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Managing OS and middleware platforms in the cloud

Getting operating systems and middleware tools to work together in the cloud can be overly complicated. Tom Nolle shares some tips.

In applications built from cooperating components or where applications move among themselves in organized business-directed flows, it's critical that all the pieces actually work together. Development managers and architects, who pay a lot of attention to this kind of coordination in their own development, often fail to consider the foundation of their components -- the operating system and middleware -- and compromise their application environment as a result. Coordinating OS and middleware platforms means taking a 3D view of platform management, carefully aligning management practices with cloud integration goals, and picking the tools that best address your specific approach.

One of the complications in managing OS and middleware tools in the cloud is the multiple dimensions of the challenge. The first dimension is the exercise of "normal" management practices on cloud-resident platform components. That's largely a matter of building current tools into machine images and addressing them. The second dimension is "vertical" -- application-to-OS -- version control in building systems of components and services, and the third is "horizontal" integration of interfaces and workflows that depend on OS and middleware platforms. It's these latter two dimensions that pose the real management challenge.

The trend in the industry is to support middleware management aggregation tools that will provide a centralized view of middleware and OS status and performance.

To accompany these dimensions of management challenge, we have dimensions of possible management practices -- three, again. One is to apply management techniques at the development level, building applications and selecting OS and middleware components for ease of cloud management. Another is applying management at the time machine images are built for deployment and the package of applications, OS and middleware are created. Last is applying management in real time to deployed systems of components, including their OS and middleware platforms.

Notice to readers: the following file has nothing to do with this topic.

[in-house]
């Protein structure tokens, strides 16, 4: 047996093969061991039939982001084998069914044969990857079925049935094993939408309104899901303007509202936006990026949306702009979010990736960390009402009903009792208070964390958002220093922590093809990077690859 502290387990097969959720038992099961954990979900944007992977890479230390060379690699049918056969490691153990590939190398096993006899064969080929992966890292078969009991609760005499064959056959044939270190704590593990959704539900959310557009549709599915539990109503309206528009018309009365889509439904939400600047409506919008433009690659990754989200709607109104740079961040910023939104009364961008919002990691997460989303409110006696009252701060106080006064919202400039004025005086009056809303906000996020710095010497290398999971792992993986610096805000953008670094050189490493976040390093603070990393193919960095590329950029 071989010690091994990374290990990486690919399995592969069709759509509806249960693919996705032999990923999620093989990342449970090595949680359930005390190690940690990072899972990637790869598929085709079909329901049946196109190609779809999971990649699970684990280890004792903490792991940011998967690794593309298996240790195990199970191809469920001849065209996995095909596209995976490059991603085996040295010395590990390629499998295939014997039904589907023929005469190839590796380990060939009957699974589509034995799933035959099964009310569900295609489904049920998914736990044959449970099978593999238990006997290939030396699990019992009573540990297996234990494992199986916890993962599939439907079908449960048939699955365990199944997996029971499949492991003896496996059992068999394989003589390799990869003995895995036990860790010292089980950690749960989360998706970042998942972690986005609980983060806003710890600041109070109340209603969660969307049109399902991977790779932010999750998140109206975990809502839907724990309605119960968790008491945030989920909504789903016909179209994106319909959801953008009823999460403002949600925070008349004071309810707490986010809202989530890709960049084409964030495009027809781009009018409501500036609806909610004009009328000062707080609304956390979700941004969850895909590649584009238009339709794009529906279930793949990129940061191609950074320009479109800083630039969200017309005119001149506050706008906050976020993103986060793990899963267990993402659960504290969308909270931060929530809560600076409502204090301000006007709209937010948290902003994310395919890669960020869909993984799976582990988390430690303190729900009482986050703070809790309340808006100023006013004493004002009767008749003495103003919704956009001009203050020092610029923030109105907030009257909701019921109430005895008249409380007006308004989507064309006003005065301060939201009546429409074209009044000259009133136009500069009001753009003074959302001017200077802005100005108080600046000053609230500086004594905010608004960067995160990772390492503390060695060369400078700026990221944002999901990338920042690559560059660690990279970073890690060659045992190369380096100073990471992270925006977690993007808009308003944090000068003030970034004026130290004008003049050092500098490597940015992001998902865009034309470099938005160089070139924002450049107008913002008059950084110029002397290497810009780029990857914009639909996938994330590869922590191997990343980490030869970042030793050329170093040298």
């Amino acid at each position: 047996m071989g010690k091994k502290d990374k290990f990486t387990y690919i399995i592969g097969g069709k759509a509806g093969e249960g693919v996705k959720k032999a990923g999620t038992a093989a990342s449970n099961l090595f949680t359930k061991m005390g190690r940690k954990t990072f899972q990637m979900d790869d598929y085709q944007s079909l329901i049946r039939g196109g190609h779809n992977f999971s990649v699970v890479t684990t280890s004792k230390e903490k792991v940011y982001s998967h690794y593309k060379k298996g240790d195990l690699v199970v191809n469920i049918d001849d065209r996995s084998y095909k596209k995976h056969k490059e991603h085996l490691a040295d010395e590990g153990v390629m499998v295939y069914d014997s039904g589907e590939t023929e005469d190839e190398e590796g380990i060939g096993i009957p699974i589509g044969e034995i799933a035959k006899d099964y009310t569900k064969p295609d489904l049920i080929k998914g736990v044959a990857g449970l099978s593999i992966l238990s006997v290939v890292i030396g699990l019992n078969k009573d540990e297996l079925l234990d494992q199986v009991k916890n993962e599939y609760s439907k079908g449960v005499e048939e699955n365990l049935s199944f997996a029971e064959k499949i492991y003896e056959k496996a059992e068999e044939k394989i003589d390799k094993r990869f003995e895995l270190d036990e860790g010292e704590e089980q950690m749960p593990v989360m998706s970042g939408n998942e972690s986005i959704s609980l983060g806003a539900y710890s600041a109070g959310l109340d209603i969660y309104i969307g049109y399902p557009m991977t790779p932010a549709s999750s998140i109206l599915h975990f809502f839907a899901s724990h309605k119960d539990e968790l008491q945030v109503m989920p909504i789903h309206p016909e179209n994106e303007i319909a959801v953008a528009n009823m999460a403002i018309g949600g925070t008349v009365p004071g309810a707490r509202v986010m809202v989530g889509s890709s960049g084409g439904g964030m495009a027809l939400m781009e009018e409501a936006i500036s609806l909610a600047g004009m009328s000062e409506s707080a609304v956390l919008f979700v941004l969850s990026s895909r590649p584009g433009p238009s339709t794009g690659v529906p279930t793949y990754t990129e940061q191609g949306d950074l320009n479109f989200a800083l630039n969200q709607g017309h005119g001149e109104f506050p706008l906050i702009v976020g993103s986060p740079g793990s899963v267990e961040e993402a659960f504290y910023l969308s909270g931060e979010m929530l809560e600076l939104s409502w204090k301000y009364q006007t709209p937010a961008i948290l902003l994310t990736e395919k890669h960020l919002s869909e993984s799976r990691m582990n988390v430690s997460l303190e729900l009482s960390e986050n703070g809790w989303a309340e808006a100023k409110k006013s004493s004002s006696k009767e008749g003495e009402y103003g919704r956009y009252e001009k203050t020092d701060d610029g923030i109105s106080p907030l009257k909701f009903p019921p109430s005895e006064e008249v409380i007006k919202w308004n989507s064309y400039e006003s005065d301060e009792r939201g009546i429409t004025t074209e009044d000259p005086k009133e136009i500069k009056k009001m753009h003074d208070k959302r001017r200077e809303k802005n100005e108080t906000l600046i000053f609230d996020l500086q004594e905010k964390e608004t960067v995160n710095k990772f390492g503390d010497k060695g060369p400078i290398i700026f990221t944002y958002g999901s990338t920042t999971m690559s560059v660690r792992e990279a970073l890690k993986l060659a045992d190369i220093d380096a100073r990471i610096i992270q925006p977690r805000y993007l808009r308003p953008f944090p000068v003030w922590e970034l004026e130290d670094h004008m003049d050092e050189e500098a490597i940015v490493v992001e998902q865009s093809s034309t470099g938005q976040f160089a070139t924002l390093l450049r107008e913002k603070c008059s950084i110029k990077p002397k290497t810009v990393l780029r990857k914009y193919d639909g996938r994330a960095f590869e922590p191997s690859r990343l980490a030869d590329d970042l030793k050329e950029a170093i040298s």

There are also layers of change involved. In most cloud deployments, operations personnel will still have access to the same management interfaces as they'd have used in the data center and will still be able to use the same tools. The challenge lies in multiplicity -- there are just too many different systems and platforms running for normal practices to manage. The trend in the industry is to support middleware management aggregation tools that will provide a centralized view of middleware and OS status and performance. With these middleware tools, pay particular attention to how cloud-aware they are -- many might not support correlation of performance issues vertically between application components and managed platform tools.

Overcoming vertical and horizontal integration roadblocks

Vertical integration is a particular challenge in VM-based clouds because each machine image carries its own OS and middleware; thus, it's easy to accidentally get out of sync across machine images, particularly during periods of application change. Many users will apply limited localized mechanisms for version control even after moving to the cloud, when distributed version control is essential. Every machine image has to be coordinated in terms of the compatibility of its platform elements and its application elements. This should be tested as a routine part of application lifecycle management (ALM).